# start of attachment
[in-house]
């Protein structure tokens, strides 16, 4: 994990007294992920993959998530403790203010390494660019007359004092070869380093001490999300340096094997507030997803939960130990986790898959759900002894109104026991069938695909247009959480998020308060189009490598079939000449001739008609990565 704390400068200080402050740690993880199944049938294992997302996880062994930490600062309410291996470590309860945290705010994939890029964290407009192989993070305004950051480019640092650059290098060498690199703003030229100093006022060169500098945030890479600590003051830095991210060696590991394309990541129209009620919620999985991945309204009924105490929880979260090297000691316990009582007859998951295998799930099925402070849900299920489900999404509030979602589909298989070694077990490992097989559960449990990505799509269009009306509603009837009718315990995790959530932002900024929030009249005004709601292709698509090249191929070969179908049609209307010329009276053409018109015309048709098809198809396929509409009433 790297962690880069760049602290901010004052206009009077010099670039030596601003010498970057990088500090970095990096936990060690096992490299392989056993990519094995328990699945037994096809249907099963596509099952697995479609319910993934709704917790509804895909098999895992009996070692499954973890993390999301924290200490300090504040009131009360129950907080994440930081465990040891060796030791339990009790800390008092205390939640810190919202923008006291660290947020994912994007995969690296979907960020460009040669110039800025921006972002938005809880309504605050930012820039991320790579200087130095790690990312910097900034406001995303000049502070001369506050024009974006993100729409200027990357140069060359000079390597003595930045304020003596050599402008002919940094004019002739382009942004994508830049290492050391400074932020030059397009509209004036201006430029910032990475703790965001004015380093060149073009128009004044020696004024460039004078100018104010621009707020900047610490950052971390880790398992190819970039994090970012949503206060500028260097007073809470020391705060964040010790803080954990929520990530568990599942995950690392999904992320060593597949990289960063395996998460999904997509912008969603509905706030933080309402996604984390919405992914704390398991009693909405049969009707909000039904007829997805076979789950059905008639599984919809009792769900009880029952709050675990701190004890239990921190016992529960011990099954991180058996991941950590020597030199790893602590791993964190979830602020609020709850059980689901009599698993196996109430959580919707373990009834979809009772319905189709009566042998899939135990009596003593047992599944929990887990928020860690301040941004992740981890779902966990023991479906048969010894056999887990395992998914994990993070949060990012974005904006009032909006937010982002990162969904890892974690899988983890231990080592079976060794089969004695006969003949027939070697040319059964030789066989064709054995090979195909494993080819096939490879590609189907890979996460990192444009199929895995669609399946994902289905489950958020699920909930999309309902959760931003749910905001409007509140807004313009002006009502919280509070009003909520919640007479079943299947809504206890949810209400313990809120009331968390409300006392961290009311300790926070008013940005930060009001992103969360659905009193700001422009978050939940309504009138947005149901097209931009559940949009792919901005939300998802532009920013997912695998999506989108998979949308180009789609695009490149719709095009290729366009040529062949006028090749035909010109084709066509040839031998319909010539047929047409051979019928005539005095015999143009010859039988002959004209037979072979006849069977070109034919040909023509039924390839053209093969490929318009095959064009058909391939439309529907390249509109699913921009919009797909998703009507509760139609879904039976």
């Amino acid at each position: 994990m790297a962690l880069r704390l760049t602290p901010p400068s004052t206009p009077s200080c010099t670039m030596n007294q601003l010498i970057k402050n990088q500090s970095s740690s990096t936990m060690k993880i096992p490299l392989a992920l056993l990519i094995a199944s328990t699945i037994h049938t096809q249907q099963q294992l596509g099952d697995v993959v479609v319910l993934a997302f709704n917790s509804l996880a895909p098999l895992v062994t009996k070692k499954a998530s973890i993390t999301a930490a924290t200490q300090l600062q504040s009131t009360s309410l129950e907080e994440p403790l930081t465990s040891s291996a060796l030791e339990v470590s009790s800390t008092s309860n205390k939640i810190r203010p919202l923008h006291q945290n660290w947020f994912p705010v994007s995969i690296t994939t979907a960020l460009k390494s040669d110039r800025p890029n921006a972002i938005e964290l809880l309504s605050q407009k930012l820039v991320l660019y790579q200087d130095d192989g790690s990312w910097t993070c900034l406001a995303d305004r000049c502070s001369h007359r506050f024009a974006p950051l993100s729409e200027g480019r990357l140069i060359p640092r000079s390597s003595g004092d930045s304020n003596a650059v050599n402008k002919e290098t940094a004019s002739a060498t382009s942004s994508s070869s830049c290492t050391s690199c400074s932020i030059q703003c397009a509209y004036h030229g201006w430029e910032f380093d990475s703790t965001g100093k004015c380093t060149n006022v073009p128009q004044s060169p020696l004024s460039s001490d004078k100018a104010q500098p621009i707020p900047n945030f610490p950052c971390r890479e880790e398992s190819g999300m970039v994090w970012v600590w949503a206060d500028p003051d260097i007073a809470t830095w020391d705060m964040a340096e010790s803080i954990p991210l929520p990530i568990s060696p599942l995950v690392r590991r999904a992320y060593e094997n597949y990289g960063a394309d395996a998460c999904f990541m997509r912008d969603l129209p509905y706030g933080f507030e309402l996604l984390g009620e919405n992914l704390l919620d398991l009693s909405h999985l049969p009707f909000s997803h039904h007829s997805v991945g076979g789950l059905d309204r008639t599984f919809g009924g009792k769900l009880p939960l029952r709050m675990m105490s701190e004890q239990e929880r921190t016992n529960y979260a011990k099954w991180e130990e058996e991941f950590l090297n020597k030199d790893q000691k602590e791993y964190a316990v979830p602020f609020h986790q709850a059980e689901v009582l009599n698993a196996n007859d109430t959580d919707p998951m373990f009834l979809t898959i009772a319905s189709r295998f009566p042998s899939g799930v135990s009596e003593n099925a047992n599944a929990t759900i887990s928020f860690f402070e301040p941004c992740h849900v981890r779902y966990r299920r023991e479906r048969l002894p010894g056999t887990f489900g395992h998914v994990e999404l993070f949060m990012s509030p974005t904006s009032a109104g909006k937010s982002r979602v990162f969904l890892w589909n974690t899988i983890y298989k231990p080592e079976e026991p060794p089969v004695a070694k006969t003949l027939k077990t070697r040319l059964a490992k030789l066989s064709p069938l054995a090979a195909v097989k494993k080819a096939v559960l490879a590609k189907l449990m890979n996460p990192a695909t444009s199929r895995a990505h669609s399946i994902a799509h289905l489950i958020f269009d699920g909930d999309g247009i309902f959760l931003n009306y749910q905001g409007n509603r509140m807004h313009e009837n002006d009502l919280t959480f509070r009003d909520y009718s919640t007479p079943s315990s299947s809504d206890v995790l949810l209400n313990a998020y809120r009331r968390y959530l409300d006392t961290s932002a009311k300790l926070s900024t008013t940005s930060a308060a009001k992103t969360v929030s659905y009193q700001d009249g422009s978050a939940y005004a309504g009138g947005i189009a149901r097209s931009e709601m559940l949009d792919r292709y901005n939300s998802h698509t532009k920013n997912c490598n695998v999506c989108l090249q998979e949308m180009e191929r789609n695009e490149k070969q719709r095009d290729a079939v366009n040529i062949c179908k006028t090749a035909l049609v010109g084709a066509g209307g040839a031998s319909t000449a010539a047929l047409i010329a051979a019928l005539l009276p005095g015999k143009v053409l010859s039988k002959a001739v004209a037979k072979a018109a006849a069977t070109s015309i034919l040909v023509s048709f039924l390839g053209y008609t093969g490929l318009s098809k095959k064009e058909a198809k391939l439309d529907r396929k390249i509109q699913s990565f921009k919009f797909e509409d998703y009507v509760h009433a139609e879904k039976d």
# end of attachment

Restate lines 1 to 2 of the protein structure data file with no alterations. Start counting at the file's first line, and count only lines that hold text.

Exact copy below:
[in-house]
């Protein structure tokens, strides 16, 4: 994990007294992920993959998530403790203010390494660019007359004092070869380093001490999300340096094997507030997803939960130990986790898959759900002894109104026991069938695909247009959480998020308060189009490598079939000449001739008609990565 704390400068200080402050740690993880199944049938294992997302996880062994930490600062309410291996470590309860945290705010994939890029964290407009192989993070305004950051480019640092650059290098060498690199703003030229100093006022060169500098945030890479600590003051830095991210060696590991394309990541129209009620919620999985991945309204009924105490929880979260090297000691316990009582007859998951295998799930099925402070849900299920489900999404509030979602589909298989070694077990490992097989559960449990990505799509269009009306509603009837009718315990995790959530932002900024929030009249005004709601292709698509090249191929070969179908049609209307010329009276053409018109015309048709098809198809396929509409009433 790297962690880069760049602290901010004052206009009077010099670039030596601003010498970057990088500090970095990096936990060690096992490299392989056993990519094995328990699945037994096809249907099963596509099952697995479609319910993934709704917790509804895909098999895992009996070692499954973890993390999301924290200490300090504040009131009360129950907080994440930081465990040891060796030791339990009790800390008092205390939640810190919202923008006291660290947020994912994007995969690296979907960020460009040669110039800025921006972002938005809880309504605050930012820039991320790579200087130095790690990312910097900034406001995303000049502070001369506050024009974006993100729409200027990357140069060359000079390597003595930045304020003596050599402008002919940094004019002739382009942004994508830049290492050391400074932020030059397009509209004036201006430029910032990475703790965001004015380093060149073009128009004044020696004024460039004078100018104010621009707020900047610490950052971390880790398992190819970039994090970012949503206060500028260097007073809470020391705060964040010790803080954990929520990530568990599942995950690392999904992320060593597949990289960063395996998460999904997509912008969603509905706030933080309402996604984390919405992914704390398991009693909405049969009707909000039904007829997805076979789950059905008639599984919809009792769900009880029952709050675990701190004890239990921190016992529960011990099954991180058996991941950590020597030199790893602590791993964190979830602020609020709850059980689901009599698993196996109430959580919707373990009834979809009772319905189709009566042998899939135990009596003593047992599944929990887990928020860690301040941004992740981890779902966990023991479906048969010894056999887990395992998914994990993070949060990012974005904006009032909006937010982002990162969904890892974690899988983890231990080592079976060794089969004695006969003949027939070697040319059964030789066989064709054995090979195909494993080819096939490879590609189907890979996460990192444009199929895995669609399946994902289905489950958020699920909930999309309902959760931003749910905001409007509140807004313009002006009502919280509070009003909520919640007479079943299947809504206890949810209400313990809120009331968390409300006392961290009311300790926070008013940005930060009001992103969360659905009193700001422009978050939940309504009138947005149901097209931009559940949009792919901005939300998802532009920013997912695998999506989108998979949308180009789609695009490149719709095009290729366009040529062949006028090749035909010109084709066509040839031998319909010539047929047409051979019928005539005095015999143009010859039988002959004209037979072979006849069977070109034919040909023509039924390839053209093969490929318009095959064009058909391939439309529907390249509109699913921009919009797909998703009507509760139609879904039976």